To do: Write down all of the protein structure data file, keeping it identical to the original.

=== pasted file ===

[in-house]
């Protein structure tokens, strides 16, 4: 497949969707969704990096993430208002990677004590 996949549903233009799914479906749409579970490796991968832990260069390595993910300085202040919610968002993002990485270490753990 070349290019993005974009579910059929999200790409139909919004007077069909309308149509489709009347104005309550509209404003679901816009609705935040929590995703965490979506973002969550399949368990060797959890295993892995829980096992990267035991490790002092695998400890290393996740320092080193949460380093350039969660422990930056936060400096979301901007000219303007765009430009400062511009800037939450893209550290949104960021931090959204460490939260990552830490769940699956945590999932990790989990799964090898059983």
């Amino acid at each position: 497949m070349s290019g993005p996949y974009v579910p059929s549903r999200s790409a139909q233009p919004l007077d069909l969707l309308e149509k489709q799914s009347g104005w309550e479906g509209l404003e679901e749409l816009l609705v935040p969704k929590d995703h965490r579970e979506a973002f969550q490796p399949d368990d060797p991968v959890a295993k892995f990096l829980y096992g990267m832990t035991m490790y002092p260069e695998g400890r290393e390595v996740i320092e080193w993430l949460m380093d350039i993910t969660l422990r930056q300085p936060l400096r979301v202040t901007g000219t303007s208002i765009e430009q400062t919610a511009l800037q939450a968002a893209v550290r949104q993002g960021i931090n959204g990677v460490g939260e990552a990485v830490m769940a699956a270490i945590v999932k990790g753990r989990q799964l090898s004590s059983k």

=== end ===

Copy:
[in-house]
């Protein structure tokens, strides 16, 4: 497949969707969704990096993430208002990677004590 996949549903233009799914479906749409579970490796991968832990260069390595993910300085202040919610968002993002990485270490753990 070349290019993005974009579910059929999200790409139909919004007077069909309308149509489709009347104005309550509209404003679901816009609705935040929590995703965490979506973002969550399949368990060797959890295993892995829980096992990267035991490790002092695998400890290393996740320092080193949460380093350039969660422990930056936060400096979301901007000219303007765009430009400062511009800037939450893209550290949104960021931090959204460490939260990552830490769940699956945590999932990790989990799964090898059983």
């Amino acid at each position: 497949m070349s290019g993005p996949y974009v579910p059929s549903r999200s790409a139909q233009p919004l007077d069909l969707l309308e149509k489709q799914s009347g104005w309550e479906g509209l404003e679901e749409l816009l609705v935040p969704k929590d995703h965490r579970e979506a973002f969550q490796p399949d368990d060797p991968v959890a295993k892995f990096l829980y096992g990267m832990t035991m490790y002092p260069e695998g400890r290393e390595v996740i320092e080193w993430l949460m380093d350039i993910t969660l422990r930056q300085p936060l400096r979301v202040t901007g000219t303007s208002i765009e430009q400062t919610a511009l800037q939450a968002a893209v550290r949104q993002g960021i931090n959204g990677v460490g939260e990552a990485v830490m769940a699956a270490i945590v999932k990790g753990r989990q799964l090898s004590s059983k």